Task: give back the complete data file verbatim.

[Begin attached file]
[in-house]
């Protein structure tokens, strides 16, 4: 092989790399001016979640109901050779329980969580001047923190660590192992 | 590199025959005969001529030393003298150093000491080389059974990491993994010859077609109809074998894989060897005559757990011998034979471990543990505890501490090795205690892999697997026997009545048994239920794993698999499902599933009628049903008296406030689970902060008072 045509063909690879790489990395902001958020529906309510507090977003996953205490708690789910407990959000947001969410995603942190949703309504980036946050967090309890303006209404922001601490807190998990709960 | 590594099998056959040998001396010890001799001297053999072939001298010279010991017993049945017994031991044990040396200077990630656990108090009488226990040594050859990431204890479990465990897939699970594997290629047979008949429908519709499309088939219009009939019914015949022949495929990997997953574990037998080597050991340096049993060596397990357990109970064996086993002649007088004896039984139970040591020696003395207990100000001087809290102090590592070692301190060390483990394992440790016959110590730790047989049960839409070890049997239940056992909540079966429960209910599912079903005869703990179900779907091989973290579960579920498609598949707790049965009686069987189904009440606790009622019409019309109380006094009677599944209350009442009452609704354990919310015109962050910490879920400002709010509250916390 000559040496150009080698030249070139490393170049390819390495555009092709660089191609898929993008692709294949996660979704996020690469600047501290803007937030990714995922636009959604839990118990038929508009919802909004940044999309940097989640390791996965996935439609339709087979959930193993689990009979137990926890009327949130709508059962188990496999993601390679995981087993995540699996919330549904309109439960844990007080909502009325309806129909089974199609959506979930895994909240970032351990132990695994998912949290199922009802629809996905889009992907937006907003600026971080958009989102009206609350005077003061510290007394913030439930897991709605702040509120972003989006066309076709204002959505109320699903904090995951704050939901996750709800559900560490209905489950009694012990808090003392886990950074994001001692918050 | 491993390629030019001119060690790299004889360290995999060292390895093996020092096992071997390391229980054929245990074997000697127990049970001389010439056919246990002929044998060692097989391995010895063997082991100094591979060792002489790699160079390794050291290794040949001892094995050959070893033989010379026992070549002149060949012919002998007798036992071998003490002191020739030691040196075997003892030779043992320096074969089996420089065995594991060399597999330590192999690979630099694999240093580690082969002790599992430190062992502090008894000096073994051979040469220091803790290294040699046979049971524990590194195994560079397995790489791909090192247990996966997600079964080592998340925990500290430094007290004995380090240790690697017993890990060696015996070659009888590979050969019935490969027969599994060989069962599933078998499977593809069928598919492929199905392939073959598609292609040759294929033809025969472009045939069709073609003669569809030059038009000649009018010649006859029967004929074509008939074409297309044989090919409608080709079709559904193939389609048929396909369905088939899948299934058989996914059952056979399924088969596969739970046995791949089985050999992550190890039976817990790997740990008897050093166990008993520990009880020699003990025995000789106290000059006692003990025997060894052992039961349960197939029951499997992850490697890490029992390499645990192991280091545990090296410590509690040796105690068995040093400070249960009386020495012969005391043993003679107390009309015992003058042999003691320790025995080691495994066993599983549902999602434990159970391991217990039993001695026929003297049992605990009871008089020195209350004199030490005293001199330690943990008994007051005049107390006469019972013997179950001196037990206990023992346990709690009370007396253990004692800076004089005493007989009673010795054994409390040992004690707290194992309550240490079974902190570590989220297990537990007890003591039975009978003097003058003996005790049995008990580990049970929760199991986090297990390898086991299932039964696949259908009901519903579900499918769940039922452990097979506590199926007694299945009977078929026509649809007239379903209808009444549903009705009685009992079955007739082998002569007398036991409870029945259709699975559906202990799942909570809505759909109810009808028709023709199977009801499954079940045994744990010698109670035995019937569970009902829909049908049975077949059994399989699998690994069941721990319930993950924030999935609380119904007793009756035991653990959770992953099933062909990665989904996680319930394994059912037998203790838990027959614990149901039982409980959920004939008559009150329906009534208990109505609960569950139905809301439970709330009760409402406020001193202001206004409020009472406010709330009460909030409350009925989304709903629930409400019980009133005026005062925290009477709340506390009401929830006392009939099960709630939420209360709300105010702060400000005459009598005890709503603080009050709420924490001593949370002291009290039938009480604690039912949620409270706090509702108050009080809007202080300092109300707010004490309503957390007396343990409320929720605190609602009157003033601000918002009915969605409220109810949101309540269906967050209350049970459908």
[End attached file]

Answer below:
[in-house]
């Protein structure tokens, strides 16, 4: 092989790399001016979640109901050779329980969580001047923190660590192992 | 590199025959005969001529030393003298150093000491080389059974990491993994010859077609109809074998894989060897005559757990011998034979471990543990505890501490090795205690892999697997026997009545048994239920794993698999499902599933009628049903008296406030689970902060008072 045509063909690879790489990395902001958020529906309510507090977003996953205490708690789910407990959000947001969410995603942190949703309504980036946050967090309890303006209404922001601490807190998990709960 | 590594099998056959040998001396010890001799001297053999072939001298010279010991017993049945017994031991044990040396200077990630656990108090009488226990040594050859990431204890479990465990897939699970594997290629047979008949429908519709499309088939219009009939019914015949022949495929990997997953574990037998080597050991340096049993060596397990357990109970064996086993002649007088004896039984139970040591020696003395207990100000001087809290102090590592070692301190060390483990394992440790016959110590730790047989049960839409070890049997239940056992909540079966429960209910599912079903005869703990179900779907091989973290579960579920498609598949707790049965009686069987189904009440606790009622019409019309109380006094009677599944209350009442009452609704354990919310015109962050910490879920400002709010509250916390 000559040496150009080698030249070139490393170049390819390495555009092709660089191609898929993008692709294949996660979704996020690469600047501290803007937030990714995922636009959604839990118990038929508009919802909004940044999309940097989640390791996965996935439609339709087979959930193993689990009979137990926890009327949130709508059962188990496999993601390679995981087993995540699996919330549904309109439960844990007080909502009325309806129909089974199609959506979930895994909240970032351990132990695994998912949290199922009802629809996905889009992907937006907003600026971080958009989102009206609350005077003061510290007394913030439930897991709605702040509120972003989006066309076709204002959505109320699903904090995951704050939901996750709800559900560490209905489950009694012990808090003392886990950074994001001692918050 | 491993390629030019001119060690790299004889360290995999060292390895093996020092096992071997390391229980054929245990074997000697127990049970001389010439056919246990002929044998060692097989391995010895063997082991100094591979060792002489790699160079390794050291290794040949001892094995050959070893033989010379026992070549002149060949012919002998007798036992071998003490002191020739030691040196075997003892030779043992320096074969089996420089065995594991060399597999330590192999690979630099694999240093580690082969002790599992430190062992502090008894000096073994051979040469220091803790290294040699046979049971524990590194195994560079397995790489791909090192247990996966997600079964080592998340925990500290430094007290004995380090240790690697017993890990060696015996070659009888590979050969019935490969027969599994060989069962599933078998499977593809069928598919492929199905392939073959598609292609040759294929033809025969472009045939069709073609003669569809030059038009000649009018010649006859029967004929074509008939074409297309044989090919409608080709079709559904193939389609048929396909369905088939899948299934058989996914059952056979399924088969596969739970046995791949089985050999992550190890039976817990790997740990008897050093166990008993520990009880020699003990025995000789106290000059006692003990025997060894052992039961349960197939029951499997992850490697890490029992390499645990192991280091545990090296410590509690040796105690068995040093400070249960009386020495012969005391043993003679107390009309015992003058042999003691320790025995080691495994066993599983549902999602434990159970391991217990039993001695026929003297049992605990009871008089020195209350004199030490005293001199330690943990008994007051005049107390006469019972013997179950001196037990206990023992346990709690009370007396253990004692800076004089005493007989009673010795054994409390040992004690707290194992309550240490079974902190570590989220297990537990007890003591039975009978003097003058003996005790049995008990580990049970929760199991986090297990390898086991299932039964696949259908009901519903579900499918769940039922452990097979506590199926007694299945009977078929026509649809007239379903209808009444549903009705009685009992079955007739082998002569007398036991409870029945259709699975559906202990799942909570809505759909109810009808028709023709199977009801499954079940045994744990010698109670035995019937569970009902829909049908049975077949059994399989699998690994069941721990319930993950924030999935609380119904007793009756035991653990959770992953099933062909990665989904996680319930394994059912037998203790838990027959614990149901039982409980959920004939008559009150329906009534208990109505609960569950139905809301439970709330009760409402406020001193202001206004409020009472406010709330009460909030409350009925989304709903629930409400019980009133005026005062925290009477709340506390009401929830006392009939099960709630939420209360709300105010702060400000005459009598005890709503603080009050709420924490001593949370002291009290039938009480604690039912949620409270706090509702108050009080809007202080300092109300707010004490309503957390007396343990409320929720605190609602009157003033601000918002009915969605409220109810949101309540269906967050209350049970459908």